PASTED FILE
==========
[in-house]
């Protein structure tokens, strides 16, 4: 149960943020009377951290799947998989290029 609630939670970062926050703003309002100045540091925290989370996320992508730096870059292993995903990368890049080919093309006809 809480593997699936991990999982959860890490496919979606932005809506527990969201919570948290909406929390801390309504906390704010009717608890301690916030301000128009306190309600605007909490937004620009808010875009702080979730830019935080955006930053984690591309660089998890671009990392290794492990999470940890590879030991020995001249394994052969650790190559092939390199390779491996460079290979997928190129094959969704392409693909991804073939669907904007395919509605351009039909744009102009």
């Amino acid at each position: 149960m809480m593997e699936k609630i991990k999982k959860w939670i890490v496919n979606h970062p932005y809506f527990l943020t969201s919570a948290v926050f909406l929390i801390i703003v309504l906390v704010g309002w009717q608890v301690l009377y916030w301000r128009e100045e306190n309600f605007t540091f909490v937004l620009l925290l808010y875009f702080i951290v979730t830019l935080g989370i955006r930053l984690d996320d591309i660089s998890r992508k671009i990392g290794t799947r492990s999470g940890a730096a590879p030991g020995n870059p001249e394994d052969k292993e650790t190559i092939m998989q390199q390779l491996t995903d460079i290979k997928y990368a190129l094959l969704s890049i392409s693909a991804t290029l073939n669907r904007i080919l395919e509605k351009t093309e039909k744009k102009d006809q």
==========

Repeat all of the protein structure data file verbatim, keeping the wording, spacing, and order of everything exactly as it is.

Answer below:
[in-house]
């Protein structure tokens, strides 16, 4: 149960943020009377951290799947998989290029 609630939670970062926050703003309002100045540091925290989370996320992508730096870059292993995903990368890049080919093309006809 809480593997699936991990999982959860890490496919979606932005809506527990969201919570948290909406929390801390309504906390704010009717608890301690916030301000128009306190309600605007909490937004620009808010875009702080979730830019935080955006930053984690591309660089998890671009990392290794492990999470940890590879030991020995001249394994052969650790190559092939390199390779491996460079290979997928190129094959969704392409693909991804073939669907904007395919509605351009039909744009102009």
């Amino acid at each position: 149960m809480m593997e699936k609630i991990k999982k959860w939670i890490v496919n979606h970062p932005y809506f527990l943020t969201s919570a948290v926050f909406l929390i801390i703003v309504l906390v704010g309002w009717q608890v301690l009377y916030w301000r128009e100045e306190n309600f605007t540091f909490v937004l620009l925290l808010y875009f702080i951290v979730t830019l935080g989370i955006r930053l984690d996320d591309i660089s998890r992508k671009i990392g290794t799947r492990s999470g940890a730096a590879p030991g020995n870059p001249e394994d052969k292993e650790t190559i092939m998989q390199q390779l491996t995903d460079i290979k997928y990368a190129l094959l969704s890049i392409s693909a991804t290029l073939n669907r904007i080919l395919e509605k351009t093309e039909k744009k102009d006809q």